Feds: Gangs had foothold in South Florida to buy high-caliber weapons to use in Haiti

When U.S. investigators began looking at the weapons purchased by three South Florida residents on behalf of a notorious gang leader in Haiti, the inventory was a cache of high-powered armory: variants of the AK-47 assault rifle, 12-gauge shotguns and holographic telescopic sights, for starters.

One gun in particular, the .50-caliber M82A1 Barrett sniper rifle, is so powerful that it can go through a cinder-block wall like it’s going through paper.

Federal agents in the ongoing weapons smuggling trial for Germine “Yonyon” Joly in a Washington, D.C. federal courtroom testified this week that they found the guns, or receipts for their purchase, during searches of South Florida homes and a storage unit in Orlando.

Joly, the head of the 400 Mawozo, is the first Haitian gang leader extradited to the United States in connection with the brazen kidnapping of 16 missionaries in the fall of 2021. He is facing 48 counts of weapons smuggling. The charges are related to straw purchases of firearms and ammunition from licensed Florida gun dealers. The weapons were then illegally shipped to Haiti from Florida seaports in violation of U.S. export laws for the use of Joly’s Port-au-Prince gang.

Among the witnesses prosecutors presented: One of the co-defendants, Walder St. Louis, a Haitian national who took the stand Thursday as part of a plea deal. One of the straw buyers, St. Louis pleaded guilty in the case to crimes related to the export of weapons and the movement of money. Five weapons were found inside St. Louis’ South Florida home, an agent testified.

St. Louis said he helped Joly acquire the guns, but did so under threat. Eliande Tunis, one of the other co-defendants who has pleaded guilty to all 48 counts to avoid trial, threatened him, St. Louis said.

“They could burn my family members and turn them into dust,” St. Louis testified. “She told me she would kill my family.”

Joly and Tunis, St. Louis said, were “the king” and “queen” of the gang, which started its criminal run in Haiti stealing cattle and cars before moving into extortion and kidnappings.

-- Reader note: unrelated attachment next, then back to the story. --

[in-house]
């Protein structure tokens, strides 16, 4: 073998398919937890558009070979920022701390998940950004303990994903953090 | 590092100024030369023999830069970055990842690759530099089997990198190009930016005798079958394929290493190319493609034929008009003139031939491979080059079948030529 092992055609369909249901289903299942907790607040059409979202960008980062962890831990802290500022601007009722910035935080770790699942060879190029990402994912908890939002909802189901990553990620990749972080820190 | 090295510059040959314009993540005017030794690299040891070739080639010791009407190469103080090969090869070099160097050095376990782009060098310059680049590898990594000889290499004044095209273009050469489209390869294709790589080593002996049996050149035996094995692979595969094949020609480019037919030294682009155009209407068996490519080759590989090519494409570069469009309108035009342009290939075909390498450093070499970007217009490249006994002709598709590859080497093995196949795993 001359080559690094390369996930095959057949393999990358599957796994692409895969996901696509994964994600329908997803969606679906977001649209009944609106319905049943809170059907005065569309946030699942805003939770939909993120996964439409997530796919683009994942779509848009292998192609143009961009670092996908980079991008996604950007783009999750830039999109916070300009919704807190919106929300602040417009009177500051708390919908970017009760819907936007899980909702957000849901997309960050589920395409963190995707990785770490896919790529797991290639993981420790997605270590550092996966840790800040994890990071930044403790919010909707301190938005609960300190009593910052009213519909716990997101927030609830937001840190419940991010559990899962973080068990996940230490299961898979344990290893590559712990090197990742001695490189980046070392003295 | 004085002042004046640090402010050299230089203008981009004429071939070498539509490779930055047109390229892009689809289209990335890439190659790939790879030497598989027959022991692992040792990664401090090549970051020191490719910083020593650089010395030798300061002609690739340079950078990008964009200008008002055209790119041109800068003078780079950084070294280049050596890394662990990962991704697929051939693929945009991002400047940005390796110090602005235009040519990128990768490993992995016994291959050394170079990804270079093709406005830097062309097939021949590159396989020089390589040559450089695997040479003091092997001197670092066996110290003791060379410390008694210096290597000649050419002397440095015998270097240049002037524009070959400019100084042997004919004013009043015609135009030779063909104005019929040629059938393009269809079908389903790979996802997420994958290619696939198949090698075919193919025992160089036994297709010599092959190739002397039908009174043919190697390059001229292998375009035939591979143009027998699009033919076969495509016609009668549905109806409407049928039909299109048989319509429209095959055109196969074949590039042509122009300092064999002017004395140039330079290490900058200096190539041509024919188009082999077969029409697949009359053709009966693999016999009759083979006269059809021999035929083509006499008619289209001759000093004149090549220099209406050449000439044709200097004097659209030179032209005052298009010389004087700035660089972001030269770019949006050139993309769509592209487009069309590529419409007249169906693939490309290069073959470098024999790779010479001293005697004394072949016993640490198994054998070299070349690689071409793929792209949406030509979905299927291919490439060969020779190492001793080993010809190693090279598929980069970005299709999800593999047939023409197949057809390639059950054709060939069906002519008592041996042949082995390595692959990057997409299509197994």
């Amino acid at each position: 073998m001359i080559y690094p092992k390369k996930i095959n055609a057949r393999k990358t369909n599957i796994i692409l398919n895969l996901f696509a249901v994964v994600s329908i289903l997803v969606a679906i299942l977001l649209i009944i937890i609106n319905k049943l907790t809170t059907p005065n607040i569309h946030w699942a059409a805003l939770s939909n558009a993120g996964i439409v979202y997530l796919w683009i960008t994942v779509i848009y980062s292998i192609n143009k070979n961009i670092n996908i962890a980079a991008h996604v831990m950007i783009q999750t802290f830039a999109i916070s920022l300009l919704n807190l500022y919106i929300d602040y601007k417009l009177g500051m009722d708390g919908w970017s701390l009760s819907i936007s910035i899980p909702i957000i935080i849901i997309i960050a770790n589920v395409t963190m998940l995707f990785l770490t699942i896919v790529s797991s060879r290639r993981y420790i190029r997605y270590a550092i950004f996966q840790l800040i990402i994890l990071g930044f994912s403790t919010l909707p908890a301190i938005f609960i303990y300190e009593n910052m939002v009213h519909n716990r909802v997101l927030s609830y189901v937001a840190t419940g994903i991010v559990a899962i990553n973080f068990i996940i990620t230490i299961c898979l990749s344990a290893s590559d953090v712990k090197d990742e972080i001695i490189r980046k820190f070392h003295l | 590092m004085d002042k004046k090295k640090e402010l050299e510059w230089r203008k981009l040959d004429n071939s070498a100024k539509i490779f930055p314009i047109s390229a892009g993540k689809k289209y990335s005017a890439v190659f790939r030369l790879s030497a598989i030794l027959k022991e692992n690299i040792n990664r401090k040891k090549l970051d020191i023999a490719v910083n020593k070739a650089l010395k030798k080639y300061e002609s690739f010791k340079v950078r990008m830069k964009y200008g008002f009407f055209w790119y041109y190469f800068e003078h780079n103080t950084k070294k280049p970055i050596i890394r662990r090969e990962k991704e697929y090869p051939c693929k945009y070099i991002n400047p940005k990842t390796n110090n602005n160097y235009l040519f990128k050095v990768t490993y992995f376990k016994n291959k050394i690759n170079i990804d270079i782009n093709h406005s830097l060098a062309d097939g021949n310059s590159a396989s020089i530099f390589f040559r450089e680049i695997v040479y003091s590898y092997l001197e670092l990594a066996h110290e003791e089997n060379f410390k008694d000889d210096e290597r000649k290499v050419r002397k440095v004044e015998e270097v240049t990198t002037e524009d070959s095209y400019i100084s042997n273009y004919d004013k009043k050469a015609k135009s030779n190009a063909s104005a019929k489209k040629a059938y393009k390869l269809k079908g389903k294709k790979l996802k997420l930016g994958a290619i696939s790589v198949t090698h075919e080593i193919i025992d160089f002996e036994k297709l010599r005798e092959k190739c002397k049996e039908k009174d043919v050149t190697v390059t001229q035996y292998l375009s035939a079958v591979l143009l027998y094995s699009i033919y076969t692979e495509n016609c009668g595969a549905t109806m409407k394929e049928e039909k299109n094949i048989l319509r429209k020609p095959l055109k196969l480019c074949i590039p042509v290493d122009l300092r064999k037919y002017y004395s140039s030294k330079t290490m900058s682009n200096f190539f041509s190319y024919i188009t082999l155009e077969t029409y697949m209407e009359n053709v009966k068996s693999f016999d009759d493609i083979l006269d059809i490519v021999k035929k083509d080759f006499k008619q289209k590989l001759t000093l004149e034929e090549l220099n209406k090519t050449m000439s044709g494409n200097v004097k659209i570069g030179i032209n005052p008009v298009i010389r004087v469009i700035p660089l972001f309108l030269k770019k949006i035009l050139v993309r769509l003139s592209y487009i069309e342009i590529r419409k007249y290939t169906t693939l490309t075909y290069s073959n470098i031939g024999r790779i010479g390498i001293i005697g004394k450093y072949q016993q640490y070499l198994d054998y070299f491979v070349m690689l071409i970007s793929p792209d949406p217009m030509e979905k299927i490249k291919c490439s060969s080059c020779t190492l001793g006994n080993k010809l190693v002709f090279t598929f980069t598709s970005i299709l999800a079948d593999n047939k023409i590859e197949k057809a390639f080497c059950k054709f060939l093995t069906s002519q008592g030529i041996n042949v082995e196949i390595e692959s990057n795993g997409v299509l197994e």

St. Louis called Tunis, whom he met in August 2020, the “mother of the base.” She was also Joly’s girlfriend, St. Louis testified, and on her visits to Haiti would pay off prison guards at the National Penitentiary in order to sleep with him in hopes of getting pregnant.

One time, when Tunis arrived at his house to have him accompany her to a gun store, Tunis told him “the king,” Joly, sent her to get a gun, St. Louis said.

Neither prosecutors nor the defense delved much into how the defendants —St. Louis, Tunis, Joly and Jocelyn Dor, who is also expected to testify against Joly — came to be connected to each other and how that led to 400 Mawozo’s extension into South Florida.

Prosecutors say the three South Florida residents were members of the gang and used proceeds from the kidnapping of U.S. citizens in Haiti to purchase arms, which in turn helped fuel a cycle of violence and kidnappings in the troubled Caribbean nation.

In a report published this week, the United Nations Office on Drugs and Crime said that illegal firearms and ammunition trafficked from the United States to Haiti are fueling the escalating violence by criminal gangs. The arms are being shipped primarily from Florida on container vessels and small aircraft.

Helping in the gun-smuggling are Haitian and Haitian Americans in Florida and New York who serve as brokers and intermediaries for illicit weapons and ammunition purchases with the intention to traffic, the report notes. Florida is one of the top states that comes up in weapons-tracing requests from Caribbean countries, including Haiti, according to the U.S. Bureau of Alcohol, Tobacco, Firearms and Explosives.

Prosecutors say the guns that the Florida-based members of 400 Mawozo either shipped or attempted to ship to Haiti were from license gun dealers in Miami, Apopka, Pompano Beach and Orlando.

St. Louis testified that he purchased guns four times from Lucky Pawn in Miami. The guns were then turned over to Tunis. Another gun, he said, was purchased in Pompano Beach.

As St. Louis recounted the meetings and answered questions through a Haitian-Creole interpreter, Joly, wearing a navy blue suit and pale blue shirt, listened quietly.

St. Louis said he first met Joly in 2015 and his No. 2, Lanmò Sanjou, Joseph Wilson, the following year. He and Lanmò Sanjou met again in 2017 after St. Louis saved a U.S. citizen from being killed by the gang.

As punishment for his interference, St. Louis said, Lanmò Sanjou, whose name translates in Creole to “Death doesn’t know when it’s coming,” ordered two of his soldiers to place a hot iron rod between his legs. The gang leader, sitting behind the two guards, watched as they did so.

Despite the incident, St. Louis and Dor helped Tunis to get guns for the gang, which said it needed the weapons “so they could fight the police.” On Friday, FBI Special Agent Joseph Kenny testified that 10 weapons were recovered in Dor’s storage unit.

The same U.N. report identified 400 Mawozo as among the gangs in Haiti that are involved in the purchasing, transporting, selling and distribution of firearms and ammunition in the country.

“After illegal merchandise arrives in areas ostensibly under their control,” the report said, “it is stored, distributed or sold to other gangs.”

McClatchy DC bureau reporter Shirsho Dasgupta contributed to this report.